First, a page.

Showing posts from May, 2016

Less is More!

Short stories have a rich history and many of the renowned authors of sprawling tomes are also famous for their stories: Nathanial Hawthorne, W. Somerset Maugham, and Vladimir Nabokov, just to name a few. Hawthorne's The Scarlet Letter is 372 pages, Maugham's Of Human Bondage, is a whopping 611 pages and Nabokov's Lolita contains 335 pages. Compared to these novels, the short stories by these same authors are concise and brilliant little gems in which the authors are able to distill lives and emotions into a few dazzling pages. Understated but with an unwavering attention to detail, character based, and dense with apposite ambiance, a good short story can be ingenious in leaving the readers thinking about the story long after they have finished reading it. In some ways, the short story shares a similarity with another literary form: poetry. Just as poetry compresses language and tells us a lot in fewer words, so does a good short story.

The short story could be the perfect…

Book Sales, Library Programming and You

If you are a regular Mercer County Library System user, chances are at some point you have encountered your local branch’s book sale. Outside of the larger sales that many branches hold during the year, your branch might also have an on-going sale. Have you ever paused to think about how these sales are run and how they benefit MCLS? You or your children may have attended one of the library’s programs. It could have been a book club, cooking program, storytime and craft or one of the many exercise-themed offerings. Or maybe you found yourself amongst a Halloween parade winding through the library, or grabbed a take-home craft to help keep idle hands busy on a winter evening. Ever given thought as to how these programs are funded and wondered how you could help support them?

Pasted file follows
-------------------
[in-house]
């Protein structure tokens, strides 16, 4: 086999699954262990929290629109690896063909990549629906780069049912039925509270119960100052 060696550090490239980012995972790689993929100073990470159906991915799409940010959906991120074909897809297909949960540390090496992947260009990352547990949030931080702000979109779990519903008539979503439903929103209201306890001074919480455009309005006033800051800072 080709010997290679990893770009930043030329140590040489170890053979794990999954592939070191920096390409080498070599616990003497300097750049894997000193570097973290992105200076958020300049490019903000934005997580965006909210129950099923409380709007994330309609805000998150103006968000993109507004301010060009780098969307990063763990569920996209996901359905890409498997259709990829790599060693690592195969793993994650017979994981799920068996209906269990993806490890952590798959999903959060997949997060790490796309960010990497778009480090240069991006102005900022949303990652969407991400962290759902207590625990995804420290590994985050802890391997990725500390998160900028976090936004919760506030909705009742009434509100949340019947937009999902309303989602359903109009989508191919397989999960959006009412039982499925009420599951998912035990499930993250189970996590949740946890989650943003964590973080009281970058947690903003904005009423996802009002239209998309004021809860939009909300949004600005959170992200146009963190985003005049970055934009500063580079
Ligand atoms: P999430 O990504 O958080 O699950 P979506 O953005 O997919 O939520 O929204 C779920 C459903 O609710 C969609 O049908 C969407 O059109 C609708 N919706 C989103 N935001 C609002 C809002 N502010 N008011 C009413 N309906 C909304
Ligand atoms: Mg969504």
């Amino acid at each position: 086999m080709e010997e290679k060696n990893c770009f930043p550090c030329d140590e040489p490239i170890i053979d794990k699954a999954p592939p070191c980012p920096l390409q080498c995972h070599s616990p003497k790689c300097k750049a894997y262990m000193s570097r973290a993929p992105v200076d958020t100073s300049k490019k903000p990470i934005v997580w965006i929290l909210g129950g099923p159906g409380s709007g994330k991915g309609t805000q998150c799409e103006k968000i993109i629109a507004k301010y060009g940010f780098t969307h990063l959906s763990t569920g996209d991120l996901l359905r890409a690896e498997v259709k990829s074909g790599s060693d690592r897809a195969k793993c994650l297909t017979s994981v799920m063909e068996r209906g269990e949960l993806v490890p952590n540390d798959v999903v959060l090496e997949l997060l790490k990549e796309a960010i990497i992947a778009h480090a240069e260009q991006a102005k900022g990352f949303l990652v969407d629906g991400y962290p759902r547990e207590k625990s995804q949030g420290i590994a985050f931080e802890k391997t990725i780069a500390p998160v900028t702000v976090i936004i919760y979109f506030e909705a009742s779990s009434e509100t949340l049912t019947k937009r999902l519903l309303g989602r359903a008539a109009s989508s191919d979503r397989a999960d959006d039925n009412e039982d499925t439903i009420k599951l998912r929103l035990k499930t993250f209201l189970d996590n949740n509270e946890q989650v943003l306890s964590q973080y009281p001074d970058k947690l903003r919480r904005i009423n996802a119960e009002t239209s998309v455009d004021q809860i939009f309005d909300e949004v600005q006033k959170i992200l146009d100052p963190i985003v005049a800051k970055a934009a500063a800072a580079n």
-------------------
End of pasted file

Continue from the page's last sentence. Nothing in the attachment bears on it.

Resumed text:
MCLS book sales and programs are very strongly connected. All programming across the system is funded by each branch’s book sales. This is no small thing. In 2015, MCLS had over 6,300 programs with over 10…

Books to Get You Thinking

2016 marks one hundred years of Pulitzer history. The Pulitzer’s founder, Joseph Pulitzer, made an indelible mark in the field of American journalism in the later years of the nineteenth century – he was a newspaper publisher determined to expose any dishonesty or corruption. His vision and acumen is reflected not just in newspaper journalism, but in the present day Pulitzer Prizes awarded to the literature, history, music, poetry and biography that is published in America today. After months of eager anticipation, the names of the 2016 winners were announced on April 18th. This centennial year, the Prizes will be awarded at a special dinner hosted in October at the Low Library on the campus of Columbia University. The eighteen member board that presides over the judging process included, among others, literary and journalism luminaries - Gail Collins from the New York Times, Katherine Boo from the New Yorker and Junot Díaz, Professor of Writing from MIT.